Market research specialist Canadean says the Romanian launch (see the video below) builds upon the popularity of mason jars sweeping the nation’s trendy bars and cafes.
Catherine O’Connor, senior analyst at Canadean says she can see consumers in other markets clamoring to get their hands on SAB Miller brand Grolsch's new design.
Asked if she thought Romania an odd choice of test market, O'Connor said large companies often used smaller, emerging markets as testing grounds for innovation "where product failures will generate minimal negative attention and successes can be easily transported to other, more major markets".
Such designs drive repeat purchases as people look to collect a set for their cupboards, she says, with “novel branded glassware acting as a memory aid and thirst generator”.
O'Connor said Romania was a receptive target for beer innovation since beer commands a 25.6% share of the country's drinks market by volume, compared with a European average of 12.8%.
Alongside the launch of The Jar or 'Borcanul', the analyst said Grolsch had launched a multipack with seemingly absurb stories on the side targeting communal consumption occasions, which can be deciphered as part of a game with friends.
Canadean says its data showed that ‘new experiences’ prompted almost 14% of consumption in the lager market – with flavor innovation and novel packaging likely to bring success.
“With consumers spending $40bn a year on beer that offers new experiences, the market is ripe to target,” O’Connor says.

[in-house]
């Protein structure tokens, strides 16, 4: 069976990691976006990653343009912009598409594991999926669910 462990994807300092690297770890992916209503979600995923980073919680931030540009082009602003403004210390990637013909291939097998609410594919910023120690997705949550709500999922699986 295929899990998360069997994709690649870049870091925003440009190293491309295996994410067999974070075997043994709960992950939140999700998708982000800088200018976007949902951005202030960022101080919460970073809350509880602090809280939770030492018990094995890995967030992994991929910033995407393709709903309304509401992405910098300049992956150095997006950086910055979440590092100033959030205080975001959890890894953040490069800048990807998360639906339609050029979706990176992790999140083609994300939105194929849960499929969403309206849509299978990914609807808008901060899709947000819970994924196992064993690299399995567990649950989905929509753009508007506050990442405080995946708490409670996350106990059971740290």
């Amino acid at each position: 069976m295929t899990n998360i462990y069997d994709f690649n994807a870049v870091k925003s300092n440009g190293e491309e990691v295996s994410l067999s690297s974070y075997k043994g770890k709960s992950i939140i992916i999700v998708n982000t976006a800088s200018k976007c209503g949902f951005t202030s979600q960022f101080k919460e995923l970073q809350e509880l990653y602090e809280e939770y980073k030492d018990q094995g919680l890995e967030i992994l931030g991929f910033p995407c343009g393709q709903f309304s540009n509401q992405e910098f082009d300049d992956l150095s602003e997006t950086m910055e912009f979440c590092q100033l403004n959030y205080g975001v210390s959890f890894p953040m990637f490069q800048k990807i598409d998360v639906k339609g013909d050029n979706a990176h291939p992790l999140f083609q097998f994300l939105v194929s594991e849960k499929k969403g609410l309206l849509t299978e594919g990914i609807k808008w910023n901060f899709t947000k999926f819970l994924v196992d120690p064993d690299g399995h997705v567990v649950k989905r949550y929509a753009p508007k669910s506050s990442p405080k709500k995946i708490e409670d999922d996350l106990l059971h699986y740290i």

She told this website that Canadean expects novelty packaging to trend up across beverage categories, with brands investing to get consumers talking.
"For instance, EFES Russia launched their Gold Mine beer in bottles designed to look like pint glasses," O'Connor said.
"In the soft drinks market, Tango brought out its aerosol design Turbo Tango foam as part of a limited edition packaging and formulation innovation," she added.
"Similarly, Coca-Cola recently launched screw cap bottle tops in Vietnam that aim to get consumers excited about the packaging as well as the product itself and encourage bottle re-use as a soap dispenser, whistle, gun and more," she said.
The analyst also agreed that - given the emotional resonance consumers feel with such novel packaging - marketers working for major brands had seemingly neglected the area until fairly recently.
"This does seem like a slow reaction. Getting consumers engaged is a key concern for brands, and leveraging feelings of excitement and connection through novel packaging is a great way to do this," O'Connor said.